The whereabouts of the True Cross
It is believed that in the 4th century Helen, mother of the Emperor of Constantine, discovered the hiding place of three crosses – the True Cross, the one on which Christ is believed to have been crucified, and the crosses of the two thieves that died alongside him. Since that time fragments of this cross have become incredibly important and prized relics across the Christian world.
Indeed, so many churches claimed to have a piece that in the Middle Ages John Calvin commented:
“There is no abbey so poor as not to have a specimen. In some places there are large fragments, as at the Holy Chapel in Paris, at Poitiers, and at Rome, where a good-sized crucifix is said to have been made of it. In brief, if all the pieces that could be found were collected together, they would make a big ship-load. Yet the Gospel testifies that a single man was able to carry it.”
However, a document written in 1553 listing the possessions of the parish and church of St Grada and the Holy Cross gives us a huge clue as to the ‘truth’ of this Cornish legend. The inventory of church goods actually mentions the ‘Holy Cross’ being kept in a silver box or casket.
So we can be fairly certain it did exist, or at least the parishioners believed that it did . . .
During Henry VIII’s Reformation pilgrimages to sacred sites and the worship of religious relics came to be considered idolatrous. In fact, public devotion to relics was banned by Thomas Cromwell in 1538, and as a consequence many shrines were destroyed and the sacred artefacts ‘dispersed’. Cornwall, however, had a long tradition of maintaining a degree of religious independence, illustrated by the sheer amount of saints days that were marked for worship in the Cornish calendar, and the veneration of holy wells and the shrines of local saints is said to have continued. It is unclear whether St Grada church was a site of pilgrimage at that time however, or whether the parish was benefitting financially at all from possessing a fragment of the True Cross. Its possible that the tradition had already been partially forgotten by then or perhaps it was decided that the relic should be removed for safe keeping and subsequently that hiding place has been forgotten. We will probably never know.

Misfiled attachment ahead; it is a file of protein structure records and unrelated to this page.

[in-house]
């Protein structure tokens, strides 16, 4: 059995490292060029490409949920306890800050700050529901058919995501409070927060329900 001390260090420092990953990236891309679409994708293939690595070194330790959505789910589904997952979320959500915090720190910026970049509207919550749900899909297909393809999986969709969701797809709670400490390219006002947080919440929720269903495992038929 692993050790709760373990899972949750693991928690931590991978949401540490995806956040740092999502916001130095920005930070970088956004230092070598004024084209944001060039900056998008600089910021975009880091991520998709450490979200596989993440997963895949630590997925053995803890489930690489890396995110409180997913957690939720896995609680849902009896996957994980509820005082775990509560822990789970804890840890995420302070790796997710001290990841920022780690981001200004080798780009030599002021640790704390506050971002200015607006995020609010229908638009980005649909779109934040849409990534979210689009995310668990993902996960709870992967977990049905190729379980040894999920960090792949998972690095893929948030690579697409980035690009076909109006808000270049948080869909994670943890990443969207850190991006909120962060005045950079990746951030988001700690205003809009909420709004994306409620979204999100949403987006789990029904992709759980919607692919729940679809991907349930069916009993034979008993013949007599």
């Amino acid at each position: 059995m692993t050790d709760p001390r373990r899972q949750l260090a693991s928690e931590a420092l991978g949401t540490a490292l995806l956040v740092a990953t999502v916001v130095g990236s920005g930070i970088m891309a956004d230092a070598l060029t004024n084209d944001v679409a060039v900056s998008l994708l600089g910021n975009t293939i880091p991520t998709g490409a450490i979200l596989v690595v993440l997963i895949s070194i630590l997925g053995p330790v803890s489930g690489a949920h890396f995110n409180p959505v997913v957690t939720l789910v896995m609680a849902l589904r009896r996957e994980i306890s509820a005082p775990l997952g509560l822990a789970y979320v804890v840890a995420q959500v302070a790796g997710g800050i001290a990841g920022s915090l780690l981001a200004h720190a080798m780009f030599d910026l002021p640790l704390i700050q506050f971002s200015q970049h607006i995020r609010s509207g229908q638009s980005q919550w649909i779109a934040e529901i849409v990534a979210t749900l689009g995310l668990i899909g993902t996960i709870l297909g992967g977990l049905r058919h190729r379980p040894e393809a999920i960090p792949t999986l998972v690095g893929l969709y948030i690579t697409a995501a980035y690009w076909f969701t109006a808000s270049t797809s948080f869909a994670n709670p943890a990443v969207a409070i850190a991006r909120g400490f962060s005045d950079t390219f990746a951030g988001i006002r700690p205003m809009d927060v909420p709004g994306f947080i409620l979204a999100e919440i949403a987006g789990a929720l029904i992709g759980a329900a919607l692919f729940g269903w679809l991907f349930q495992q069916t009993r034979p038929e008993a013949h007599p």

The church of St Grada and the Holy Cross was restored in 1862. The author and historian Charles Henderson writing in the 1920s calls the ‘new’ building ‘vulgar’ (which seems a little harsh) and adds that the loss of the ‘old fabric is greatly to be regretted’! He points out that the original Norman cruciform style building ‘exhibited many features peculiar to the district and was of an unusual plan’. One can’t help but wonder what clues could have been found in that old church as to the whereabouts of the fragment of the True Cross. Unfortunately it was almost completely destroyed during the rebuild and only the 13th century font, the tower which dates from 1400 and some parts of the original nave remain today.
As for Sir Roger Wallysborough himself, he remains a bit of an enigma. As Nicolas Orme writes in The Saints of Cornwall, we know that the Wallysborough family existed in Cornwall, but more than that is a total mystery.
Whether you believe the legend of the True Cross in Cornwall or not, St Grada Church is a beautifully peaceful place and, despite Henderson’s criticism, I believe is rather lovely. There are some fantastic serpentine features inside, added after that in the 19th century restoration. It is well worth the walk, even if it is just to sit in the churchyard and wonder what came before . . .